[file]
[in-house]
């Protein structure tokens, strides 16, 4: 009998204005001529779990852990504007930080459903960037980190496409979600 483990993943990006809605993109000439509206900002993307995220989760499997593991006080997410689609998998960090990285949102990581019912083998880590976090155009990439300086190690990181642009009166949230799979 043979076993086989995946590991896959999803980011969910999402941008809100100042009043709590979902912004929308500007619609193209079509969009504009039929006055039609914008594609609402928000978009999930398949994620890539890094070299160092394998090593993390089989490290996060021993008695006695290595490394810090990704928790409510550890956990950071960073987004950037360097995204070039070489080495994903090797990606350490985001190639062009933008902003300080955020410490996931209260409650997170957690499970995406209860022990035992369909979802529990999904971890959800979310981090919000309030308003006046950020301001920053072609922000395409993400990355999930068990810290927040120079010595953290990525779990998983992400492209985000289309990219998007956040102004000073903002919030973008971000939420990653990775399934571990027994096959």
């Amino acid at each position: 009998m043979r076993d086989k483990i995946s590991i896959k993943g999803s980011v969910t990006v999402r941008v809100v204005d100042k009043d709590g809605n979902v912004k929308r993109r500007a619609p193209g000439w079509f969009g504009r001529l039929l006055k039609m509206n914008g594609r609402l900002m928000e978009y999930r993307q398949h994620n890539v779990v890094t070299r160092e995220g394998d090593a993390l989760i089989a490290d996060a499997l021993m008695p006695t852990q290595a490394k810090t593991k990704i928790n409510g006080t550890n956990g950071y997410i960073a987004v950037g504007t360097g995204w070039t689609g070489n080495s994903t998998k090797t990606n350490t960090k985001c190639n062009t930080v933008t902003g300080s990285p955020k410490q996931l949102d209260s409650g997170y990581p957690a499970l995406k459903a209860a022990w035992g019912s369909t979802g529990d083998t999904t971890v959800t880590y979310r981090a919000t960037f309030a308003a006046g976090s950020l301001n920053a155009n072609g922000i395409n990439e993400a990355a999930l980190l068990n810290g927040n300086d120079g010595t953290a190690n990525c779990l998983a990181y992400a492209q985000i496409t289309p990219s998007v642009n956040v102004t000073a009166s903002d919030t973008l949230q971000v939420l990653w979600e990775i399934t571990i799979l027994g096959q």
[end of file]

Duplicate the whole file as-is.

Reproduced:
[in-house]
């Protein structure tokens, strides 16, 4: 009998204005001529779990852990504007930080459903960037980190496409979600 483990993943990006809605993109000439509206900002993307995220989760499997593991006080997410689609998998960090990285949102990581019912083998880590976090155009990439300086190690990181642009009166949230799979 043979076993086989995946590991896959999803980011969910999402941008809100100042009043709590979902912004929308500007619609193209079509969009504009039929006055039609914008594609609402928000978009999930398949994620890539890094070299160092394998090593993390089989490290996060021993008695006695290595490394810090990704928790409510550890956990950071960073987004950037360097995204070039070489080495994903090797990606350490985001190639062009933008902003300080955020410490996931209260409650997170957690499970995406209860022990035992369909979802529990999904971890959800979310981090919000309030308003006046950020301001920053072609922000395409993400990355999930068990810290927040120079010595953290990525779990998983992400492209985000289309990219998007956040102004000073903002919030973008971000939420990653990775399934571990027994096959």
């Amino acid at each position: 009998m043979r076993d086989k483990i995946s590991i896959k993943g999803s980011v969910t990006v999402r941008v809100v204005d100042k009043d709590g809605n979902v912004k929308r993109r500007a619609p193209g000439w079509f969009g504009r001529l039929l006055k039609m509206n914008g594609r609402l900002m928000e978009y999930r993307q398949h994620n890539v779990v890094t070299r160092e995220g394998d090593a993390l989760i089989a490290d996060a499997l021993m008695p006695t852990q290595a490394k810090t593991k990704i928790n409510g006080t550890n956990g950071y997410i960073a987004v950037g504007t360097g995204w070039t689609g070489n080495s994903t998998k090797t990606n350490t960090k985001c190639n062009t930080v933008t902003g300080s990285p955020k410490q996931l949102d209260s409650g997170y990581p957690a499970l995406k459903a209860a022990w035992g019912s369909t979802g529990d083998t999904t971890v959800t880590y979310r981090a919000t960037f309030a308003a006046g976090s950020l301001n920053a155009n072609g922000i395409n990439e993400a990355a999930l980190l068990n810290g927040n300086d120079g010595t953290a190690n990525c779990l998983a990181y992400a492209q985000i496409t289309p990219s998007v642009n956040v102004t000073a009166s903002d919030t973008l949230q971000v939420l990653w979600e990775i399934t571990i799979l027994g096959q």